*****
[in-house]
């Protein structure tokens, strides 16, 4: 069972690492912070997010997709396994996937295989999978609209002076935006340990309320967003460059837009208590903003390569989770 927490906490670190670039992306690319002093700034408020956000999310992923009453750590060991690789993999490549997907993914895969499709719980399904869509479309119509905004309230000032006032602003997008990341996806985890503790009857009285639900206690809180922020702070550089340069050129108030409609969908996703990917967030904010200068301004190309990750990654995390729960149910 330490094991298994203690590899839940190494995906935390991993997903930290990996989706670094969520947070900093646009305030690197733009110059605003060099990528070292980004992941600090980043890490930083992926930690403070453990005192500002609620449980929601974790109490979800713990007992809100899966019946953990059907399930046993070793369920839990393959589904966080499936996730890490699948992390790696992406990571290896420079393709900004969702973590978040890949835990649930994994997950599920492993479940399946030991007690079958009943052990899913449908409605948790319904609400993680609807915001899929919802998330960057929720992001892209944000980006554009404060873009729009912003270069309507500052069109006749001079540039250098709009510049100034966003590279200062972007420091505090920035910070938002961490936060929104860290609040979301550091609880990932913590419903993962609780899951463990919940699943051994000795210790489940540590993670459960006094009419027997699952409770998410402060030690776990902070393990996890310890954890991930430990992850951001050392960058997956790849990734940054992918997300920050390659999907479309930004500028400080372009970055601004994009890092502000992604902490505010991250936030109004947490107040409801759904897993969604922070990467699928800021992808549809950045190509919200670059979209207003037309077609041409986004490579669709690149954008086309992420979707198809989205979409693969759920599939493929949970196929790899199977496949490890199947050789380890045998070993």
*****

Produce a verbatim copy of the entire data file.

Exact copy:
[in-house]
């Protein structure tokens, strides 16, 4: 069972690492912070997010997709396994996937295989999978609209002076935006340990309320967003460059837009208590903003390569989770 927490906490670190670039992306690319002093700034408020956000999310992923009453750590060991690789993999490549997907993914895969499709719980399904869509479309119509905004309230000032006032602003997008990341996806985890503790009857009285639900206690809180922020702070550089340069050129108030409609969908996703990917967030904010200068301004190309990750990654995390729960149910 330490094991298994203690590899839940190494995906935390991993997903930290990996989706670094969520947070900093646009305030690197733009110059605003060099990528070292980004992941600090980043890490930083992926930690403070453990005192500002609620449980929601974790109490979800713990007992809100899966019946953990059907399930046993070793369920839990393959589904966080499936996730890490699948992390790696992406990571290896420079393709900004969702973590978040890949835990649930994994997950599920492993479940399946030991007690079958009943052990899913449908409605948790319904609400993680609807915001899929919802998330960057929720992001892209944000980006554009404060873009729009912003270069309507500052069109006749001079540039250098709009510049100034966003590279200062972007420091505090920035910070938002961490936060929104860290609040979301550091609880990932913590419903993962609780899951463990919940699943051994000795210790489940540590993670459960006094009419027997699952409770998410402060030690776990902070393990996890310890954890991930430990992850951001050392960058997956790849990734940054992918997300920050390659999907479309930004500028400080372009970055601004994009890092502000992604902490505010991250936030109004947490107040409801759904897993969604922070990467699928800021992808549809950045190509919200670059979209207003037309077609041409986004490579669709690149954008086309992420979707198809989205979409693969759920599939493929949970196929790899199977496949490890199947050789380890045998070993």